Can You Tell The Difference Between 1080i And 1080p?

If you said yes, you’re lying. Or maybe not.

CNET executive editor David Carnoy did a little informal testing between HDTVs of 1080p, 1080i and 720p resolutions using Blu-ray and HD DVD content. The verdict: If you’ve got the money to burn on the 1080p set, go for it. If you buy a 720p or 1080i set instead, are you going to regret it later? Probably not. Carnoy says there were some very slight picture differences in a certain passage in the Blu-ray MI:3 DVD he used for testing, but not enough to necessarily warrant the premium price tag. He also points out that the Imaging Science Foundation (ISF), a group that consults for home-theater manufacturers and trains professional video calibrators, puts resolution fourth in criteria for picture quality; contrast ratio, color saturation and color accuracy all come before it.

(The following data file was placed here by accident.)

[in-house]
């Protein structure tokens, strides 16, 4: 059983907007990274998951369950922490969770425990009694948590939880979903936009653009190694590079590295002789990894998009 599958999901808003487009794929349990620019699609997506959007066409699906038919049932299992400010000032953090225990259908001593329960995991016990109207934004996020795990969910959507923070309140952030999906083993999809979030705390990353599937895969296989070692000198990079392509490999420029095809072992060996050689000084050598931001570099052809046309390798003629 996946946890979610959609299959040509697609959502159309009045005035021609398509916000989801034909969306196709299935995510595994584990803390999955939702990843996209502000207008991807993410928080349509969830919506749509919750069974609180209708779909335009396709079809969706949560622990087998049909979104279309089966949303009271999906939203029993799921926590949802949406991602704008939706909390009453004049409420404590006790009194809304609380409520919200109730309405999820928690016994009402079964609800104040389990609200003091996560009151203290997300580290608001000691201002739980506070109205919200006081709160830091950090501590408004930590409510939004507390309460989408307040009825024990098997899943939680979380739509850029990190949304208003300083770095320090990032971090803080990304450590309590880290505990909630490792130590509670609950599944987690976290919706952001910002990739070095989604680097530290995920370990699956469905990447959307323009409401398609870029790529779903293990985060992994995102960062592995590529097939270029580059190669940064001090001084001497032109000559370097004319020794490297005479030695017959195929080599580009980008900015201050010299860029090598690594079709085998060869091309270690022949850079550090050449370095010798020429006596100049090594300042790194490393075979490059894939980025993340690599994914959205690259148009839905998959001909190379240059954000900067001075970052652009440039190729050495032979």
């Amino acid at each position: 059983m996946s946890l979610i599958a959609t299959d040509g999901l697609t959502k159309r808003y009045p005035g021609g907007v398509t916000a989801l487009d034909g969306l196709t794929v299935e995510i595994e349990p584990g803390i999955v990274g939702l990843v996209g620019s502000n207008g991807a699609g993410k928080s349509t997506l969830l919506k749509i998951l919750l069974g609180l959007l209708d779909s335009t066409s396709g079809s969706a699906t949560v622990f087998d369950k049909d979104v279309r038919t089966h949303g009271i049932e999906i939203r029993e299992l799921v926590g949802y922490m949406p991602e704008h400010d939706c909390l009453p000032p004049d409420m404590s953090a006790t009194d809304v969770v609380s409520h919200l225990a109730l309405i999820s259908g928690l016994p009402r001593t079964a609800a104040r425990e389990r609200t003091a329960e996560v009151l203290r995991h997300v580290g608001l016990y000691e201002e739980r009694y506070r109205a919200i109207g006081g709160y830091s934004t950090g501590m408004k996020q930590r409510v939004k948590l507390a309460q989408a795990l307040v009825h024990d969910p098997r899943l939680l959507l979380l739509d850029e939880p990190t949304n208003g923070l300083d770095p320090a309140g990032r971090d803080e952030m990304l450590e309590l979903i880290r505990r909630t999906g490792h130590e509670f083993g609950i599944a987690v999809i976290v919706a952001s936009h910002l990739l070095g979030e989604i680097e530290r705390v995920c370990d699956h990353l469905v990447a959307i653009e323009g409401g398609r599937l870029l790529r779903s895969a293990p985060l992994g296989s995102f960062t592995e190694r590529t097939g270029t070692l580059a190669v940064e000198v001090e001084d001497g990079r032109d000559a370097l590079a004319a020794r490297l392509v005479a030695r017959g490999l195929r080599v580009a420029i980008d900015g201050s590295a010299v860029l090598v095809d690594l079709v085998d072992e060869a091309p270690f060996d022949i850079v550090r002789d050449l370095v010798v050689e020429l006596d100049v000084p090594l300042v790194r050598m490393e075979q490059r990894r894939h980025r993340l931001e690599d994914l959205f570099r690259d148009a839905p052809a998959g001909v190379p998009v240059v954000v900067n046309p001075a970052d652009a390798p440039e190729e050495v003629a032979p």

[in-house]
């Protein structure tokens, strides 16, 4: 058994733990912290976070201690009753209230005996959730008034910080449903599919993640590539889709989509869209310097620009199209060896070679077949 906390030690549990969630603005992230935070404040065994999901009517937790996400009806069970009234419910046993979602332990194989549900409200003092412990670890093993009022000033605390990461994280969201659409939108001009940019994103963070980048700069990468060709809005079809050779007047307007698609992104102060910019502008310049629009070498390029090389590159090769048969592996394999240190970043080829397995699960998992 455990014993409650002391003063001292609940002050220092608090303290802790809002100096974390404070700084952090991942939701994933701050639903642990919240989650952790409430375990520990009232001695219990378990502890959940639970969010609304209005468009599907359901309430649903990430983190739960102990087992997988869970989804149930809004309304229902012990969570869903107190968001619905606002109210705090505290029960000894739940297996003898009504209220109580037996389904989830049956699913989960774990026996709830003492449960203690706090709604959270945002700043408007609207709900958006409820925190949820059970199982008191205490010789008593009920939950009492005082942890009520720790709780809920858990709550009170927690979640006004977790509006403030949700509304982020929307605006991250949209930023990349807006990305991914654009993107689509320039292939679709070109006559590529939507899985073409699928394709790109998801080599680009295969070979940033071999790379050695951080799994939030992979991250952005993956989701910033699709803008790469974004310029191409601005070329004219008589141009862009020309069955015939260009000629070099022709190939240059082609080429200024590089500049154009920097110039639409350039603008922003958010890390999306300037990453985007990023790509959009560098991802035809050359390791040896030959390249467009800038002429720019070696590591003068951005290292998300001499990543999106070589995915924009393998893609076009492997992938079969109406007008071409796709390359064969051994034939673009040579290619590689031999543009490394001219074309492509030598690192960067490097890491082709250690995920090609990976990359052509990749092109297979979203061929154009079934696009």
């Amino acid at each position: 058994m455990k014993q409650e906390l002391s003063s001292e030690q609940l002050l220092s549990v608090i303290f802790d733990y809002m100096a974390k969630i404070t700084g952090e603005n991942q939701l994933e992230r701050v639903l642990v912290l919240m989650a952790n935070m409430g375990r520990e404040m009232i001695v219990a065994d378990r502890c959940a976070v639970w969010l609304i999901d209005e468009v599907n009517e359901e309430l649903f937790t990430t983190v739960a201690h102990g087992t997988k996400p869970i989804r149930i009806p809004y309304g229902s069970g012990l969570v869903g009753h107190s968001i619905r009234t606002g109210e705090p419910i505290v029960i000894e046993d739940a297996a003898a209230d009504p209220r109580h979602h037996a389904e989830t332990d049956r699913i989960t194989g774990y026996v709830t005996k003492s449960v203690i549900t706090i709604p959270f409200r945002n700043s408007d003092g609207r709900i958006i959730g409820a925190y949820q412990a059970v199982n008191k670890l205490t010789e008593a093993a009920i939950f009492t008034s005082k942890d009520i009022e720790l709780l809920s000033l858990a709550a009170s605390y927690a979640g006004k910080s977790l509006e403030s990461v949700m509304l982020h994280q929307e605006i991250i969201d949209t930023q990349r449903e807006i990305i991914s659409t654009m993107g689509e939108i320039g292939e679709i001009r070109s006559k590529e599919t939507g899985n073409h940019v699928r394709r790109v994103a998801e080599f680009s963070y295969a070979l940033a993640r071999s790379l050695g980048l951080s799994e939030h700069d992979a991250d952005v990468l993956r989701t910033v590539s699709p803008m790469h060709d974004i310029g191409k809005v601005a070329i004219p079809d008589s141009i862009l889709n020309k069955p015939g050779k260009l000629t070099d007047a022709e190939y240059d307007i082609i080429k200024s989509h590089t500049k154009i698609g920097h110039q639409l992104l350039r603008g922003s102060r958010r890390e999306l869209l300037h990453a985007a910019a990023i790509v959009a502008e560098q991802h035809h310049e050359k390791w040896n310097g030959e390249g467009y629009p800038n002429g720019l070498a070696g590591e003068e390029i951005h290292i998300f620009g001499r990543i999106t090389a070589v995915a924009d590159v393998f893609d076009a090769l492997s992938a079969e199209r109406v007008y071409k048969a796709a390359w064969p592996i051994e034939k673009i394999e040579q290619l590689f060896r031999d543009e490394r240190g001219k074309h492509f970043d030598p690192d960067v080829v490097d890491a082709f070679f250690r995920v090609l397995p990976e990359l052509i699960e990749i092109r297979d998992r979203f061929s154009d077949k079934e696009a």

On a personal note, back at DigitalLife in October, I checked out Mitsubishi’s 62-inch 1080p DLP HDTV. The picture was fantastic, no doubt. But was it noticably better than the 1080i plasma I’ve been watching high-def content on for the past two years? Well, the Mitsubishi had my plasma beat on color accuracy and black levels, but I can’t say that I’d notice the difference in resolutions. But, who knows? In the end, you’re gonna buy what you’re gonna buy and no amount of “expert testing” is going to make a difference.

EDIT: When I first posted this, I had called our readers sheep in a feeble attempt to try and spark some debate. I apologize. I don’t think you’re sheep. In fact, I think our readers are some of the most well-informed techies around. —JG
The case against 1080p [cnet]